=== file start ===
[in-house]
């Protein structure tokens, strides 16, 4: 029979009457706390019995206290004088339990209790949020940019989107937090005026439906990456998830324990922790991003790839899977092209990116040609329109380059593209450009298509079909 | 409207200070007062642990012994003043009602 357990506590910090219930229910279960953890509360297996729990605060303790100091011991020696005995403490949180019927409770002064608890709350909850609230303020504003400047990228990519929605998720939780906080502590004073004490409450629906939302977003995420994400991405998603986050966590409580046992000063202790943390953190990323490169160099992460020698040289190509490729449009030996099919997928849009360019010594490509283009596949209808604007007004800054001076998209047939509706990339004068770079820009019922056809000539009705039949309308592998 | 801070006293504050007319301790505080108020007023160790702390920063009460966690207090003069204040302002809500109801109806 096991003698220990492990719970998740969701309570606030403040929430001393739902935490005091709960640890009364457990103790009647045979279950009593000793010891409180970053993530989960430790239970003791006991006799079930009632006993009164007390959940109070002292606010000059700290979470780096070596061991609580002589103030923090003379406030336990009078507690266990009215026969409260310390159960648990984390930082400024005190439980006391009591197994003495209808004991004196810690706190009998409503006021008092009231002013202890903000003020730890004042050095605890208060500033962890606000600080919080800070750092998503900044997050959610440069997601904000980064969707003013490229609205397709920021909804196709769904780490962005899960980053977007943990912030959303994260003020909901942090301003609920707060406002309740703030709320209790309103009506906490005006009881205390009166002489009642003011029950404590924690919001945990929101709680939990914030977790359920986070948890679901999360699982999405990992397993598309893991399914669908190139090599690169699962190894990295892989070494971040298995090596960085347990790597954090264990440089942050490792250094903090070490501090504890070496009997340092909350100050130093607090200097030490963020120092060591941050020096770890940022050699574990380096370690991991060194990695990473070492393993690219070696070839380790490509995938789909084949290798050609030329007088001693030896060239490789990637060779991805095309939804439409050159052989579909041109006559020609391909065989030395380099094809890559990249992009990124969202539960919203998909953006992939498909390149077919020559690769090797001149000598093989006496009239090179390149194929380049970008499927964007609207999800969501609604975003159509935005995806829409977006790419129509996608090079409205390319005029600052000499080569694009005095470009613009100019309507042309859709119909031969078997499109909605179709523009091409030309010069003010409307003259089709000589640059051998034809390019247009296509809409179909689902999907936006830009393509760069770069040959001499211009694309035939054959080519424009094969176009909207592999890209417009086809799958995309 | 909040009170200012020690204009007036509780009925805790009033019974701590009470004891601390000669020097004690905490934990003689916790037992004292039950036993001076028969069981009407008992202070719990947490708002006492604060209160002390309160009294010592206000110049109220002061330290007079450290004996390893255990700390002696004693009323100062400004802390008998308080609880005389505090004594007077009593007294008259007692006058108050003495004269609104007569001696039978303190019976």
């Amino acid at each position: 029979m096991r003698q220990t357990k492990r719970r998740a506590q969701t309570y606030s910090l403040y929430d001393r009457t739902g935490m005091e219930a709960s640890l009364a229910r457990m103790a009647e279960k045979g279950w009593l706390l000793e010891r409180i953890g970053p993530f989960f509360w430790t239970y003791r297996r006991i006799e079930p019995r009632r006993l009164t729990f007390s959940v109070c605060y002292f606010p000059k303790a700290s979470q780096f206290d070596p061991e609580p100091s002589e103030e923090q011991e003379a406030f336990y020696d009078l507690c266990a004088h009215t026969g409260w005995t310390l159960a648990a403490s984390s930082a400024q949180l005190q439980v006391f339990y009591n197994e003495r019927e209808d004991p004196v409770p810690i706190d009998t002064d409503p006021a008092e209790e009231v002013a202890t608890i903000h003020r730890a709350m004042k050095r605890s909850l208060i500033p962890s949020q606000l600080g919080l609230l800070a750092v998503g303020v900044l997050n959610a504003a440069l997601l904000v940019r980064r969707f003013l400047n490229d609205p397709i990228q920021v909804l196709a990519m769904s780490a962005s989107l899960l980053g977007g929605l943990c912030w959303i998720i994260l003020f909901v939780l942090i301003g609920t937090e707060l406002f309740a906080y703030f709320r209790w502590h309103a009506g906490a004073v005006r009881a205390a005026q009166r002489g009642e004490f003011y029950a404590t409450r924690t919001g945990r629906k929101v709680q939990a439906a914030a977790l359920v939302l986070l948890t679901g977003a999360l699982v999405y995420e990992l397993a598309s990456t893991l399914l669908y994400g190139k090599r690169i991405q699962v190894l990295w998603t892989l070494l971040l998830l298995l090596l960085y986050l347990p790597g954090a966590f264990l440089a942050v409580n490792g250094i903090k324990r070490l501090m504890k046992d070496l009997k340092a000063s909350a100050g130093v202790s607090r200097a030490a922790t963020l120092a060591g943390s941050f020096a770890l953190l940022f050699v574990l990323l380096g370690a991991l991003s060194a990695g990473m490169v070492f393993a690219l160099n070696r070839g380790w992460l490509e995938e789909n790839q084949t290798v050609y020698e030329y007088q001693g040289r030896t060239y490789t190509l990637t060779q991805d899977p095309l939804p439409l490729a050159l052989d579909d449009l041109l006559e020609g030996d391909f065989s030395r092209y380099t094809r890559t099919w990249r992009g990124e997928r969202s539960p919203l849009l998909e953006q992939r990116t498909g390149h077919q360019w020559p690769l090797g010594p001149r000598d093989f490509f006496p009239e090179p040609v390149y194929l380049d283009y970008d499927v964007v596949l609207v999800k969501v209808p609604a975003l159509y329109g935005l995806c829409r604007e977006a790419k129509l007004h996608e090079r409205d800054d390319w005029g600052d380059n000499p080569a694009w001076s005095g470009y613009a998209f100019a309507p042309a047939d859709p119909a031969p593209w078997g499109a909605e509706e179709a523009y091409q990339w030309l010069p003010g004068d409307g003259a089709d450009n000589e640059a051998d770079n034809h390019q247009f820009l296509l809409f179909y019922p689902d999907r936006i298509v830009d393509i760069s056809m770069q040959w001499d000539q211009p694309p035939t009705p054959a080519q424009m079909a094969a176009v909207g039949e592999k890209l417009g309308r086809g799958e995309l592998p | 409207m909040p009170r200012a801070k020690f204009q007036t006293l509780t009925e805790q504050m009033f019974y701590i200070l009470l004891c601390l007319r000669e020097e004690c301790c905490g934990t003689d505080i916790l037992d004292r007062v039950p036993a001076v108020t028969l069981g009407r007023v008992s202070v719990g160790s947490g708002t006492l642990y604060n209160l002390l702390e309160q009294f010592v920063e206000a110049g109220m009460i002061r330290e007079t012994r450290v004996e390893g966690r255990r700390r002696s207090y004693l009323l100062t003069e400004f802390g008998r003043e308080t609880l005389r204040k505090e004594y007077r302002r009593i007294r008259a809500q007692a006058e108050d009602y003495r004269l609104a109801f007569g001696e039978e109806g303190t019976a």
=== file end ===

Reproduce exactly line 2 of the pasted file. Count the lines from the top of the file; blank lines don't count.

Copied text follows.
């Protein structure tokens, strides 16, 4: 029979009457706390019995206290004088339990209790949020940019989107937090005026439906990456998830324990922790991003790839899977092209990116040609329109380059593209450009298509079909 | 409207200070007062642990012994003043009602 357990506590910090219930229910279960953890509360297996729990605060303790100091011991020696005995403490949180019927409770002064608890709350909850609230303020504003400047990228990519929605998720939780906080502590004073004490409450629906939302977003995420994400991405998603986050966590409580046992000063202790943390953190990323490169160099992460020698040289190509490729449009030996099919997928849009360019010594490509283009596949209808604007007004800054001076998209047939509706990339004068770079820009019922056809000539009705039949309308592998 | 801070006293504050007319301790505080108020007023160790702390920063009460966690207090003069204040302002809500109801109806 096991003698220990492990719970998740969701309570606030403040929430001393739902935490005091709960640890009364457990103790009647045979279950009593000793010891409180970053993530989960430790239970003791006991006799079930009632006993009164007390959940109070002292606010000059700290979470780096070596061991609580002589103030923090003379406030336990009078507690266990009215026969409260310390159960648990984390930082400024005190439980006391009591197994003495209808004991004196810690706190009998409503006021008092009231002013202890903000003020730890004042050095605890208060500033962890606000600080919080800070750092998503900044997050959610440069997601904000980064969707003013490229609205397709920021909804196709769904780490962005899960980053977007943990912030959303994260003020909901942090301003609920707060406002309740703030709320209790309103009506906490005006009881205390009166002489009642003011029950404590924690919001945990929101709680939990914030977790359920986070948890679901999360699982999405990992397993598309893991399914669908190139090599690169699962190894990295892989070494971040298995090596960085347990790597954090264990440089942050490792250094903090070490501090504890070496009997340092909350100050130093607090200097030490963020120092060591941050020096770890940022050699574990380096370690991991060194990695990473070492393993690219070696070839380790490509995938789909084949290798050609030329007088001693030896060239490789990637060779991805095309939804439409050159052989579909041109006559020609391909065989030395380099094809890559990249992009990124969202539960919203998909953006992939498909390149077919020559690769090797001149000598093989006496009239090179390149194929380049970008499927964007609207999800969501609604975003159509935005995806829409977006790419129509996608090079409205390319005029600052000499080569694009005095470009613009100019309507042309859709119909031969078997499109909605179709523009091409030309010069003010409307003259089709000589640059051998034809390019247009296509809409179909689902999907936006830009393509760069770069040959001499211009694309035939054959080519424009094969176009909207592999890209417009086809799958995309 | 909040009170200012020690204009007036509780009925805790009033019974701590009470004891601390000669020097004690905490934990003689916790037992004292039950036993001076028969069981009407008992202070719990947490708002006492604060209160002390309160009294010592206000110049109220002061330290007079450290004996390893255990700390002696004693009323100062400004802390008998308080609880005389505090004594007077009593007294008259007692006058108050003495004269609104007569001696039978303190019976």